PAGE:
The Weapons in the game are very well designed. Weapons have great sound and a good feel when you fire them. The M16 handled very well in particular with appropriate kickback. Silenced weapons are realistic too and make the appropriate muffled *BANG* instead of the cliched and wrong sounding *pew pew* that most people think they sound like. This is all when the weapons are in MY hands though. The weapons when in enemy hands are all snipers, regardless of type, ammo, or optics.
While on the subject of AI, let’s move on to my biggest complaint with Takedown: Red Sabre. The enemy AI is psychic as I’ve mentioned before, as they know where you are as soon as you make the smallest sound, and will not hesitate to shoot at you non-stop without the need to reload. Yet while they are firing their weapons full tilt, apparently their buddies a few rooms away have no issue with the load repetitive BANG BANG!! They just wait around like nothing is happening. Open a door near them though and suddenly they know exactly where you are, even if they are around the corner, squatting in an office, staring at a wall.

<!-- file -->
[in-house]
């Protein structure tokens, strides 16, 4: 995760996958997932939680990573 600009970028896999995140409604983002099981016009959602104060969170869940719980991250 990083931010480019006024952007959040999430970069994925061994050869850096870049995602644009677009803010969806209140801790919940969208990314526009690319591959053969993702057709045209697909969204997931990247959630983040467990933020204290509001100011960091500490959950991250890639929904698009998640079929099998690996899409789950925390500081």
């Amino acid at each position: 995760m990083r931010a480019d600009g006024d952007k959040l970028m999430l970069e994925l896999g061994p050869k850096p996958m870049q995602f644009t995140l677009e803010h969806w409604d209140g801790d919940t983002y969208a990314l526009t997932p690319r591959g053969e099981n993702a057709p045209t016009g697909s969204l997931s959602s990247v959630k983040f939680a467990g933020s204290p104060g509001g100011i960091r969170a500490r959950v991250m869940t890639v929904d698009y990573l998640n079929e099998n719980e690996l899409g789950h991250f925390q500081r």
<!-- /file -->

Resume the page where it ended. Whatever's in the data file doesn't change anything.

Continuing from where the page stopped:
Teammate AI is a whole different ballgame. While enemy AI is Mensa smart and can read minds, your teammates are wearing helmets and drooling. While I was crouched and walking slowly into rooms, clearing my corners and making sure to keep out of enemy vision, my AI was either following me around like lost puppies, crowding me in doorways or thundering into a room where enemies immediately shot them dead. To say that the AI needs some serious balancing is a serious understatement. On more than one occasion when I was about to get a bead on some enemies and take them out silently, my teammates would take that opportunity to go loud on some enemies who -by the way- were two rooms away and had a wall or two between them and the bullets. When I did need my teammates to assist me in clearing a room, they simply followed me in, watched me die, looked at the pretty colors of the muzzle flashes and then one or two of them dropped dead themselves before I took over.